Urethritis is the most common male reproductive tract syndrome, yet up to 50% of cases have no known etiology. Recently, we found that Leptotrichia/Sneathia spp., newly described bacteria that are highly sensitive and specific for bacterial vaginosis (BV) in women, were significantly associated with idiopathic urethritis in men. Two other newly described bacteria (BV-associated bacterium [BVAB] 2, and BVAB3) were found more often in men with idiopathic urethritis than in control men, suggesting that all 3 of these bacteria may play a role in urethritis. Furthermore, men with idiopathic urethritis had urethral microbial communities that were distinct from those in healthy men, and relative abundance of Lactobacillis iners was consistently higher in men with urethritis, suggesting that changes in the urethral microbiota may also play a causal role in the development of urethritis. Given the relatively common nature of male urethritis, its propensity to recur, and the high proportion of unexplained cases, we propose a 2-tiered strategy to identify novel etiologies of this condition. In a species-specific approach, we will prospectively assess the relationship between 3 newly described bacteria (Leptotrichia/Sneathia spp., BVAB2, BVAB3) and the incidence, resolution and recurrence of urethritis using species-specific quantitative PCR. In a metagenomic approach, we will use broad range 16S rRNA gene PCR with pyrosequencing to describe the urethral bacterial biota in men over time and to assess whether changes in species composition of bacteria in microbial communities and/or relative abundance of specific bacteria (L. iners, among others) are associated with incidence, resolution and recurrence of urethritis. Finally, we hypothesize that these bacteria and bacterial communities are sexually transmitted and will assess the relationships between specific sexual exposures, acquisition of any of the 3 newly described bacteria and/or changes in microbial communities, and new onset of clinical signs and symptoms of urethritis. These studies will enhance the clinical management of male urethritis, and may lead to the development of new diagnostic tools, therapies and prevention strategies. Given the sexually transmitted nature of most genital tract bacteria, parallel benefits for clinical management of female reproductive tract disease may follow.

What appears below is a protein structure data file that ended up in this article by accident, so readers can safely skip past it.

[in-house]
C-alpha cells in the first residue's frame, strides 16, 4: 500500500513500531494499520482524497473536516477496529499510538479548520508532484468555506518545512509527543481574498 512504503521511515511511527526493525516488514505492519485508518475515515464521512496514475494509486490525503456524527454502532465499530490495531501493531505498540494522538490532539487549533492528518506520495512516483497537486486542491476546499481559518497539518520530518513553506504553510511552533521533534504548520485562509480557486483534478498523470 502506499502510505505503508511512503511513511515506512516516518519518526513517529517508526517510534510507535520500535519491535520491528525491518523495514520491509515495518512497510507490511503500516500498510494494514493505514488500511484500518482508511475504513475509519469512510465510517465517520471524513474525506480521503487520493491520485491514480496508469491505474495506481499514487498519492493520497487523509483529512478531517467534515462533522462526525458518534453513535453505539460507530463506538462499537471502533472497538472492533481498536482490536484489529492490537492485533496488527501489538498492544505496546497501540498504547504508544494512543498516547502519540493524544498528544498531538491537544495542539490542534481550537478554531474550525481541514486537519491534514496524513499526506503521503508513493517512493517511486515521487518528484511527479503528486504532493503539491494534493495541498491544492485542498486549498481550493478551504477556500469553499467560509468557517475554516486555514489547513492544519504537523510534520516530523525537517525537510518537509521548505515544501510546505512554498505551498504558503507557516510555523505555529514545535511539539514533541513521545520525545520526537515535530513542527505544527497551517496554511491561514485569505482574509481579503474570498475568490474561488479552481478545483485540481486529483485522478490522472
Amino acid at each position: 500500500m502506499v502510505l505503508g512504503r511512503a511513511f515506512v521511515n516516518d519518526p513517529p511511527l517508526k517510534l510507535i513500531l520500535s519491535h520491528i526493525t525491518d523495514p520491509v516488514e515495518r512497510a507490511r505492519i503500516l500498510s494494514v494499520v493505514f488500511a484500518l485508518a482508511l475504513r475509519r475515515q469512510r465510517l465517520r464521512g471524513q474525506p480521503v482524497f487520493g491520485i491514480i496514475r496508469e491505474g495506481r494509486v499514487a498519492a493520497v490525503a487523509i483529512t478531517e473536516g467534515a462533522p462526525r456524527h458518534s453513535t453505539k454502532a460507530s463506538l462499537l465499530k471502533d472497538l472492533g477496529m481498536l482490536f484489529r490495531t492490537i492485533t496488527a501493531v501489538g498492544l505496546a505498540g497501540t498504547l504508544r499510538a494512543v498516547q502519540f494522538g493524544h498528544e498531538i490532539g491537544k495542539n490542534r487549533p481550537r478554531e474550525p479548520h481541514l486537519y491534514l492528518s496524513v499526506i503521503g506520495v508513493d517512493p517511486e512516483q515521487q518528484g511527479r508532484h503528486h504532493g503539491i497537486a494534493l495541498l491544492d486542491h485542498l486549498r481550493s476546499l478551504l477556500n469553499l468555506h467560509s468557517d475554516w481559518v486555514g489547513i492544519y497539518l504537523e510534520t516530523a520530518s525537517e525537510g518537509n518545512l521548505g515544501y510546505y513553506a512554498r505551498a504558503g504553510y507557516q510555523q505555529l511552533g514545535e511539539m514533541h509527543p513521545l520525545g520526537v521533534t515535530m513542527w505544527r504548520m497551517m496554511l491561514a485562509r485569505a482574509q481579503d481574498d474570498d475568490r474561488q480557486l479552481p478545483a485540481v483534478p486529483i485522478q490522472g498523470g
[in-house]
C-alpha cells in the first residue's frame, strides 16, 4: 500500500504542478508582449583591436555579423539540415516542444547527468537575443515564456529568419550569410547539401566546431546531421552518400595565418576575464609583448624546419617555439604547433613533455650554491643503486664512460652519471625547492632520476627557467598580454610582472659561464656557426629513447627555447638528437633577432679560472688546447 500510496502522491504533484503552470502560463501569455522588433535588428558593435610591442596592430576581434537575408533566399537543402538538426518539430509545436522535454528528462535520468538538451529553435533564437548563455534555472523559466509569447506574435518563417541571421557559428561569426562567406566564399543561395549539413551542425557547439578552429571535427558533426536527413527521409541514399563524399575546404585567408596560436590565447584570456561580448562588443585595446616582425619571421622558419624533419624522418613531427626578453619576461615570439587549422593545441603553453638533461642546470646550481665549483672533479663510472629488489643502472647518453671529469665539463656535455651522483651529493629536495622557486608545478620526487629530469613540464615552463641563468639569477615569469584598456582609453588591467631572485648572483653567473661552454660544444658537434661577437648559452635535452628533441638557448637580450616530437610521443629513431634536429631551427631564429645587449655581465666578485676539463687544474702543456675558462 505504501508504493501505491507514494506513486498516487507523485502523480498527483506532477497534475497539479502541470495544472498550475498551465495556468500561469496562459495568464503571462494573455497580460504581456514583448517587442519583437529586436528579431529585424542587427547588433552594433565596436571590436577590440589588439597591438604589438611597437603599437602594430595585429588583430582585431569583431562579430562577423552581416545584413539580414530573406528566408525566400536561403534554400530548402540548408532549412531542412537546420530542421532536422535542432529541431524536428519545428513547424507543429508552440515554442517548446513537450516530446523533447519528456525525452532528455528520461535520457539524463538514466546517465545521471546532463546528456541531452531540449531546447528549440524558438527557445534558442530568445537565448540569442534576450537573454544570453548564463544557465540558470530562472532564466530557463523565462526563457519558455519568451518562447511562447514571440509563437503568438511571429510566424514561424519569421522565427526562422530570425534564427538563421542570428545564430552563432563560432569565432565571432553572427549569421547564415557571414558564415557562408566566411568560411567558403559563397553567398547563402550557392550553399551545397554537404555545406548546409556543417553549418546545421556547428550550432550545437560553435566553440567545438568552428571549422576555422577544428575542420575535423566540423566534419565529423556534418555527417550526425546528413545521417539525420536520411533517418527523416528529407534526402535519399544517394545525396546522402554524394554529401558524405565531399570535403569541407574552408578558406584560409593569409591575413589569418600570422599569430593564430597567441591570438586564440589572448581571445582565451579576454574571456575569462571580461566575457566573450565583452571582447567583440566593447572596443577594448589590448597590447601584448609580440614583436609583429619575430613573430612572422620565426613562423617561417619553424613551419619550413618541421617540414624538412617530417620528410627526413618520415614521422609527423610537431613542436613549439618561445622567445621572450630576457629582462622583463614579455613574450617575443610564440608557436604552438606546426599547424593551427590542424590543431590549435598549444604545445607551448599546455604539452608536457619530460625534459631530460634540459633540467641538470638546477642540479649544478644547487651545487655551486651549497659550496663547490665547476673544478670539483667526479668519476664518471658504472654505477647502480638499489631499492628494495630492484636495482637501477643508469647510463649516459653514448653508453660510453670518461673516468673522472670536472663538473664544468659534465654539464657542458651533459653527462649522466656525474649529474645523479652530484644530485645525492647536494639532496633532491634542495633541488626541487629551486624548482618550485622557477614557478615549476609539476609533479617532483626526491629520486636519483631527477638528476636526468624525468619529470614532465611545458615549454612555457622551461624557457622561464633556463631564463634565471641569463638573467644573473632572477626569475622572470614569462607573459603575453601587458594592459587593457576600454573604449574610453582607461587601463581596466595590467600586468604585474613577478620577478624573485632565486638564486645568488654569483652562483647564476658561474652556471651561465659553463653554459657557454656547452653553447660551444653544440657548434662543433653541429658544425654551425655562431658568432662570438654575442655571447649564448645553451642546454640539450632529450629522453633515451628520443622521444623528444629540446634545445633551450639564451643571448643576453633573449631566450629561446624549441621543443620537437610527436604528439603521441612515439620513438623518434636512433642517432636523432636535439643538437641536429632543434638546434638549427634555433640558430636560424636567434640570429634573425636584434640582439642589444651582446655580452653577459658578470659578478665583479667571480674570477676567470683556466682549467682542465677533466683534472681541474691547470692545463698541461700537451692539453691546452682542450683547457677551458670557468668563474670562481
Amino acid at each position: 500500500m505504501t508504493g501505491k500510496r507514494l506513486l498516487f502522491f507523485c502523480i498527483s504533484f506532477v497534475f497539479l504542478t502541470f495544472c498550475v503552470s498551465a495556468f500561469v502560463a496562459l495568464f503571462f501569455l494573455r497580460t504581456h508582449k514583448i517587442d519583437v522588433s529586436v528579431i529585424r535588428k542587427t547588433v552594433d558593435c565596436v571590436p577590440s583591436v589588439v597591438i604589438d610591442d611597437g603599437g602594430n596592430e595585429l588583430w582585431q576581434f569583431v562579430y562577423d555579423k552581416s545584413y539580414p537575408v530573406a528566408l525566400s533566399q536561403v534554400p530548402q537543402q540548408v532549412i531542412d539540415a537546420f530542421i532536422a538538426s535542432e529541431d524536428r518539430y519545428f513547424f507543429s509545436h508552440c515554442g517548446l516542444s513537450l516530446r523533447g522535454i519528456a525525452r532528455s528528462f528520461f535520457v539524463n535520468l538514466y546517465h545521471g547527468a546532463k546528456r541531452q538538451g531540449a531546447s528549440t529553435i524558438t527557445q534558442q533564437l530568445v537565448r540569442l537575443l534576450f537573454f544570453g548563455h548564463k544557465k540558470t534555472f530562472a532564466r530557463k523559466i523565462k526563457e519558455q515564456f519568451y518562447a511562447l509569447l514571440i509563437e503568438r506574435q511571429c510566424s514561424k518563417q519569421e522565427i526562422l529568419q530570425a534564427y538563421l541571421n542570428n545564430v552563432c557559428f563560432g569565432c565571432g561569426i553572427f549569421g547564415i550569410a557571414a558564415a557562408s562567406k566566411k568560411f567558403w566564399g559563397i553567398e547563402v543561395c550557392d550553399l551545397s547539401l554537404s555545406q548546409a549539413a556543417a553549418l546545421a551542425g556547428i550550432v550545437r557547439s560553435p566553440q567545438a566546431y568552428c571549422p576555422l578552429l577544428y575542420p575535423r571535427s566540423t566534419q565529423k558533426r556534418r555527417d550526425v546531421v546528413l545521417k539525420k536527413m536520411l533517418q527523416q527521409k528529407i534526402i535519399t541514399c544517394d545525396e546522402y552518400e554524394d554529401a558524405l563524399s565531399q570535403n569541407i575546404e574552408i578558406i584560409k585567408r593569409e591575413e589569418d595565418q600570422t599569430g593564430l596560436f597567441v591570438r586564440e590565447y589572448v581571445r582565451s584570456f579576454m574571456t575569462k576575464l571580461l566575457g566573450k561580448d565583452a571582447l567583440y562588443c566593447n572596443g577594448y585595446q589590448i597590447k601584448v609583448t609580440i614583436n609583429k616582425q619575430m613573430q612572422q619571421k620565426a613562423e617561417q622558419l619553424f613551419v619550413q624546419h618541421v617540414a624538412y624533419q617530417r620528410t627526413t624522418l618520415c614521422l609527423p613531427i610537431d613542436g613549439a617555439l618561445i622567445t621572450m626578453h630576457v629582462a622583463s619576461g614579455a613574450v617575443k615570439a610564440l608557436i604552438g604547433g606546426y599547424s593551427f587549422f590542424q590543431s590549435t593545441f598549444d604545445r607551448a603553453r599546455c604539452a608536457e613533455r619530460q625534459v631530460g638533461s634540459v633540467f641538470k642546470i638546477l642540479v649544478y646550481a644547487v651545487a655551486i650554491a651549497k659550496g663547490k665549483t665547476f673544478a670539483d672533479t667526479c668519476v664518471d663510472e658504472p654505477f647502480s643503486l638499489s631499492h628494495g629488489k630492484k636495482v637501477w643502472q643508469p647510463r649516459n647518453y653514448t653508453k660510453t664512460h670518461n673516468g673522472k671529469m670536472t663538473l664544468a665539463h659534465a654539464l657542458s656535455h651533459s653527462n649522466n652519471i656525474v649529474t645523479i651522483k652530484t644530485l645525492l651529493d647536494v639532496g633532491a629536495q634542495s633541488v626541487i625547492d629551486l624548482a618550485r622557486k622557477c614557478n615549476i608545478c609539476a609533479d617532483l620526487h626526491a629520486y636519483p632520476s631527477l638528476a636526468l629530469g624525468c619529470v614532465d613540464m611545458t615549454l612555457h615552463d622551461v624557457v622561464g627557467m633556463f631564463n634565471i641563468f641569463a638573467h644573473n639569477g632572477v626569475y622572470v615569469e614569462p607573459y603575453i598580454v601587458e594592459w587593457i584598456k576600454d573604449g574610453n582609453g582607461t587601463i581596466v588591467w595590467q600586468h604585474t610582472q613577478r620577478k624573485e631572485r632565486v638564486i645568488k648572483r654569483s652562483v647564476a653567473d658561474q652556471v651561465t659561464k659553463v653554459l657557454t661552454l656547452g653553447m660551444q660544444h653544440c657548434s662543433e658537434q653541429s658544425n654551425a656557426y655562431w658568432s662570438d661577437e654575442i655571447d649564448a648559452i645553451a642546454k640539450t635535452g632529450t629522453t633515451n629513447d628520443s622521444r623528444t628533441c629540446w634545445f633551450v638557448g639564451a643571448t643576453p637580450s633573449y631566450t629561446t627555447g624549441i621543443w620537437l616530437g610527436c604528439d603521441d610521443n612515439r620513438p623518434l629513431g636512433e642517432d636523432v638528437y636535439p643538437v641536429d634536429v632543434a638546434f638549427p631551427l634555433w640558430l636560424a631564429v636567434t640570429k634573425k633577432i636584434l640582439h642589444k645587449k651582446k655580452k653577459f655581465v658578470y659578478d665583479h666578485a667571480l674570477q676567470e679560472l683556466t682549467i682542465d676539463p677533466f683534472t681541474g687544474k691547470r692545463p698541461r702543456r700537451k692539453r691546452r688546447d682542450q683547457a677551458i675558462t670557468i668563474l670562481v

The majority of male urethritis cases have no identified etiology. The proposed species-specific analyses will evaluate whether newly described bacteria in women with BV also play a role in male urethritis, leading to better guidance in the clinical management of NGU. Metagenomic analyses will provide novel information on the role of microbial communities and microbial diversity in male genital tract disease. Sexually transmitted organisms are often associated with male and female reproductive tract disease, and identification of novel pathogenic organisms and/or microbial communities may lead to new treatment and prevention strategies for both men and women.